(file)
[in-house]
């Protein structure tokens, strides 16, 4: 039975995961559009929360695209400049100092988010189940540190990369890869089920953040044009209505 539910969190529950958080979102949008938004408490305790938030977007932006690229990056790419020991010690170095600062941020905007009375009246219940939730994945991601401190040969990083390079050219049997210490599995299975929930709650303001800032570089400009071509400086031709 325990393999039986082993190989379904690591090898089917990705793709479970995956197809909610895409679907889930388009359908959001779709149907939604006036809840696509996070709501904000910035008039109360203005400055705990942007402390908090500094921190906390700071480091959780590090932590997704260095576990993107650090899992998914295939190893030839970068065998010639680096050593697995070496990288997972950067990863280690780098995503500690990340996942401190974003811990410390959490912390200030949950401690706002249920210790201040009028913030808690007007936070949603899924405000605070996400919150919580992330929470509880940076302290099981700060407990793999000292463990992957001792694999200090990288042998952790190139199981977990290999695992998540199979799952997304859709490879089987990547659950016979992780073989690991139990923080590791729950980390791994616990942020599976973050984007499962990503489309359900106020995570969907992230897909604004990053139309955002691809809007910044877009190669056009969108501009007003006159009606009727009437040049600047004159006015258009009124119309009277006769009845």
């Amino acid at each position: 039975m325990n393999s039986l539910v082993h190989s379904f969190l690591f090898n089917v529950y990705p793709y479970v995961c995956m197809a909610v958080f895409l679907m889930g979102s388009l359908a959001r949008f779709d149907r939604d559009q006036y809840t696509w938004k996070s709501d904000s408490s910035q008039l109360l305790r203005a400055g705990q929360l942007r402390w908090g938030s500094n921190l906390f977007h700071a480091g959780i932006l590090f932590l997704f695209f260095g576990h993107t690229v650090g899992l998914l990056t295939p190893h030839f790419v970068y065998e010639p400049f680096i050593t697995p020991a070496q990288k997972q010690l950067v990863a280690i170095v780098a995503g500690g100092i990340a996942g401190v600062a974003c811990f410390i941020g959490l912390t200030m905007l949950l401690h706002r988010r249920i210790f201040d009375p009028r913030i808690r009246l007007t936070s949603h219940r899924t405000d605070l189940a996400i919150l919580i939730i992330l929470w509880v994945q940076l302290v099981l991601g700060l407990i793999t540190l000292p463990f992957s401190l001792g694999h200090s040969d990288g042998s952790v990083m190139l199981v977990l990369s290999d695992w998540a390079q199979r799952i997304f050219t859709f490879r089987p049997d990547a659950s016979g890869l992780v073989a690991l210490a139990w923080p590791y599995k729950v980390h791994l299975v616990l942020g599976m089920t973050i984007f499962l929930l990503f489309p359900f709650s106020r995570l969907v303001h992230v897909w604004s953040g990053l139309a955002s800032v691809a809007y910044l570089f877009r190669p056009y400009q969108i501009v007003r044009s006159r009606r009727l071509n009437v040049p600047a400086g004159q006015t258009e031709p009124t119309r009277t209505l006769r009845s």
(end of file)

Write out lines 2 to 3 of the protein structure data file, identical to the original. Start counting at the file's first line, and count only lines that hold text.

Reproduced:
């Protein structure tokens, strides 16, 4: 039975995961559009929360695209400049100092988010189940540190990369890869089920953040044009209505 539910969190529950958080979102949008938004408490305790938030977007932006690229990056790419020991010690170095600062941020905007009375009246219940939730994945991601401190040969990083390079050219049997210490599995299975929930709650303001800032570089400009071509400086031709 325990393999039986082993190989379904690591090898089917990705793709479970995956197809909610895409679907889930388009359908959001779709149907939604006036809840696509996070709501904000910035008039109360203005400055705990942007402390908090500094921190906390700071480091959780590090932590997704260095576990993107650090899992998914295939190893030839970068065998010639680096050593697995070496990288997972950067990863280690780098995503500690990340996942401190974003811990410390959490912390200030949950401690706002249920210790201040009028913030808690007007936070949603899924405000605070996400919150919580992330929470509880940076302290099981700060407990793999000292463990992957001792694999200090990288042998952790190139199981977990290999695992998540199979799952997304859709490879089987990547659950016979992780073989690991139990923080590791729950980390791994616990942020599976973050984007499962990503489309359900106020995570969907992230897909604004990053139309955002691809809007910044877009190669056009969108501009007003006159009606009727009437040049600047004159006015258009009124119309009277006769009845």
């Amino acid at each position: 039975m325990n393999s039986l539910v082993h190989s379904f969190l690591f090898n089917v529950y990705p793709y479970v995961c995956m197809a909610v958080f895409l679907m889930g979102s388009l359908a959001r949008f779709d149907r939604d559009q006036y809840t696509w938004k996070s709501d904000s408490s910035q008039l109360l305790r203005a400055g705990q929360l942007r402390w908090g938030s500094n921190l906390f977007h700071a480091g959780i932006l590090f932590l997704f695209f260095g576990h993107t690229v650090g899992l998914l990056t295939p190893h030839f790419v970068y065998e010639p400049f680096i050593t697995p020991a070496q990288k997972q010690l950067v990863a280690i170095v780098a995503g500690g100092i990340a996942g401190v600062a974003c811990f410390i941020g959490l912390t200030m905007l949950l401690h706002r988010r249920i210790f201040d009375p009028r913030i808690r009246l007007t936070s949603h219940r899924t405000d605070l189940a996400i919150l919580i939730i992330l929470w509880v994945q940076l302290v099981l991601g700060l407990i793999t540190l000292p463990f992957s401190l001792g694999h200090s040969d990288g042998s952790v990083m190139l199981v977990l990369s290999d695992w998540a390079q199979r799952i997304f050219t859709f490879r089987p049997d990547a659950s016979g890869l992780v073989a690991l210490a139990w923080p590791y599995k729950v980390h791994l299975v616990l942020g599976m089920t973050i984007f499962l929930l990503f489309p359900f709650s106020r995570l969907v303001h992230v897909w604004s953040g990053l139309a955002s800032v691809a809007y910044l570089f877009r190669p056009y400009q969108i501009v007003r044009s006159r009606r009727l071509n009437v040049p600047a400086g004159q006015t258009e031709p009124t119309r009277t209505l006769r009845s």